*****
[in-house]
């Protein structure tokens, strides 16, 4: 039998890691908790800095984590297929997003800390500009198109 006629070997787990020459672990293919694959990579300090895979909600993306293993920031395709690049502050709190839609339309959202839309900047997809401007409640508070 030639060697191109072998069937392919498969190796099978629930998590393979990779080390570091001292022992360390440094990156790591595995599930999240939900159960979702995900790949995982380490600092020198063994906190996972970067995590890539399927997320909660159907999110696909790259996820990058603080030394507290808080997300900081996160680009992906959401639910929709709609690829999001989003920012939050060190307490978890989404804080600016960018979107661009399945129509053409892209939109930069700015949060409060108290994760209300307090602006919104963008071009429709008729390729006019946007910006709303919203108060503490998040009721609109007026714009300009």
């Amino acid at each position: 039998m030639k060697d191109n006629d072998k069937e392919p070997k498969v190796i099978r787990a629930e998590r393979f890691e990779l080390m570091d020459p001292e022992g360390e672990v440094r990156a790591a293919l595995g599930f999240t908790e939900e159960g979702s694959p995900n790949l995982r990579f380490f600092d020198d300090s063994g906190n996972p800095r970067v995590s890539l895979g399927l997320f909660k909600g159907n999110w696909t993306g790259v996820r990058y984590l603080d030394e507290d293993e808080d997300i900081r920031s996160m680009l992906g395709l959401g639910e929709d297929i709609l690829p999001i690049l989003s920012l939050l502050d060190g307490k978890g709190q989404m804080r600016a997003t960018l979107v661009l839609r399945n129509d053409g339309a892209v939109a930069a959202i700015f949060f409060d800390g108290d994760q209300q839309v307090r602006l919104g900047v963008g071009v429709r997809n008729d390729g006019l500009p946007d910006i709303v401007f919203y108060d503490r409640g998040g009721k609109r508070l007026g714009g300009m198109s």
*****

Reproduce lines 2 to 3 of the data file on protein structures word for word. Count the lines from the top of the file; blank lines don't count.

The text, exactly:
């Protein structure tokens, strides 16, 4: 039998890691908790800095984590297929997003800390500009198109 006629070997787990020459672990293919694959990579300090895979909600993306293993920031395709690049502050709190839609339309959202839309900047997809401007409640508070 030639060697191109072998069937392919498969190796099978629930998590393979990779080390570091001292022992360390440094990156790591595995599930999240939900159960979702995900790949995982380490600092020198063994906190996972970067995590890539399927997320909660159907999110696909790259996820990058603080030394507290808080997300900081996160680009992906959401639910929709709609690829999001989003920012939050060190307490978890989404804080600016960018979107661009399945129509053409892209939109930069700015949060409060108290994760209300307090602006919104963008071009429709008729390729006019946007910006709303919203108060503490998040009721609109007026714009300009």
């Amino acid at each position: 039998m030639k060697d191109n006629d072998k069937e392919p070997k498969v190796i099978r787990a629930e998590r393979f890691e990779l080390m570091d020459p001292e022992g360390e672990v440094r990156a790591a293919l595995g599930f999240t908790e939900e159960g979702s694959p995900n790949l995982r990579f380490f600092d020198d300090s063994g906190n996972p800095r970067v995590s890539l895979g399927l997320f909660k909600g159907n999110w696909t993306g790259v996820r990058y984590l603080d030394e507290d293993e808080d997300i900081r920031s996160m680009l992906g395709l959401g639910e929709d297929i709609l690829p999001i690049l989003s920012l939050l502050d060190g307490k978890g709190q989404m804080r600016a997003t960018l979107v661009l839609r399945n129509d053409g339309a892209v939109a930069a959202i700015f949060f409060d800390g108290d994760q209300q839309v307090r602006l919104g900047v963008g071009v429709r997809n008729d390729g006019l500009p946007d910006i709303v401007f919203y108060d503490r409640g998040g009721k609109r508070l007026g714009g300009m198109s």